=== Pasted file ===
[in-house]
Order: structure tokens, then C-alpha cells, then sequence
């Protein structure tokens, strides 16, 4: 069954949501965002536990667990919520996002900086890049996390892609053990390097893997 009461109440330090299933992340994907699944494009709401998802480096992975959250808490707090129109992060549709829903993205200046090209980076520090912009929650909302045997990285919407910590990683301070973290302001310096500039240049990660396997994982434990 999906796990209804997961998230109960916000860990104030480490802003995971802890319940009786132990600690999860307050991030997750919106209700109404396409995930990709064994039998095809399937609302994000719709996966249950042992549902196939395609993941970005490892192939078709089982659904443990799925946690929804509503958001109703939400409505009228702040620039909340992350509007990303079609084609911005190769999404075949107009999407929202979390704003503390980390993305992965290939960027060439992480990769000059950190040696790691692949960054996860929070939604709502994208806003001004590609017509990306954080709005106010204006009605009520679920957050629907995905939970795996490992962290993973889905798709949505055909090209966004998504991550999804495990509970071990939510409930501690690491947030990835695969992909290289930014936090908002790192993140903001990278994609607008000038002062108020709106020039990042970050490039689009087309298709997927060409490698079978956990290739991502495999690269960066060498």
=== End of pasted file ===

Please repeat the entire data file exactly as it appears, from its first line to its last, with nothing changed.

[in-house]
Order: structure tokens, then C-alpha cells, then sequence
């Protein structure tokens, strides 16, 4: 069954949501965002536990667990919520996002900086890049996390892609053990390097893997 009461109440330090299933992340994907699944494009709401998802480096992975959250808490707090129109992060549709829903993205200046090209980076520090912009929650909302045997990285919407910590990683301070973290302001310096500039240049990660396997994982434990 999906796990209804997961998230109960916000860990104030480490802003995971802890319940009786132990600690999860307050991030997750919106209700109404396409995930990709064994039998095809399937609302994000719709996966249950042992549902196939395609993941970005490892192939078709089982659904443990799925946690929804509503958001109703939400409505009228702040620039909340992350509007990303079609084609911005190769999404075949107009999407929202979390704003503390980390993305992965290939960027060439992480990769000059950190040696790691692949960054996860929070939604709502994208806003001004590609017509990306954080709005106010204006009605009520679920957050629907995905939970795996490992962290993973889905798709949505055909090209966004998504991550999804495990509970071990939510409930501690690491947030990835695969992909290289930014936090908002790192993140903001990278994609607008000038002062108020709106020039990042970050490039689009087309298709997927060409490698079978956990290739991502495999690269960066060498």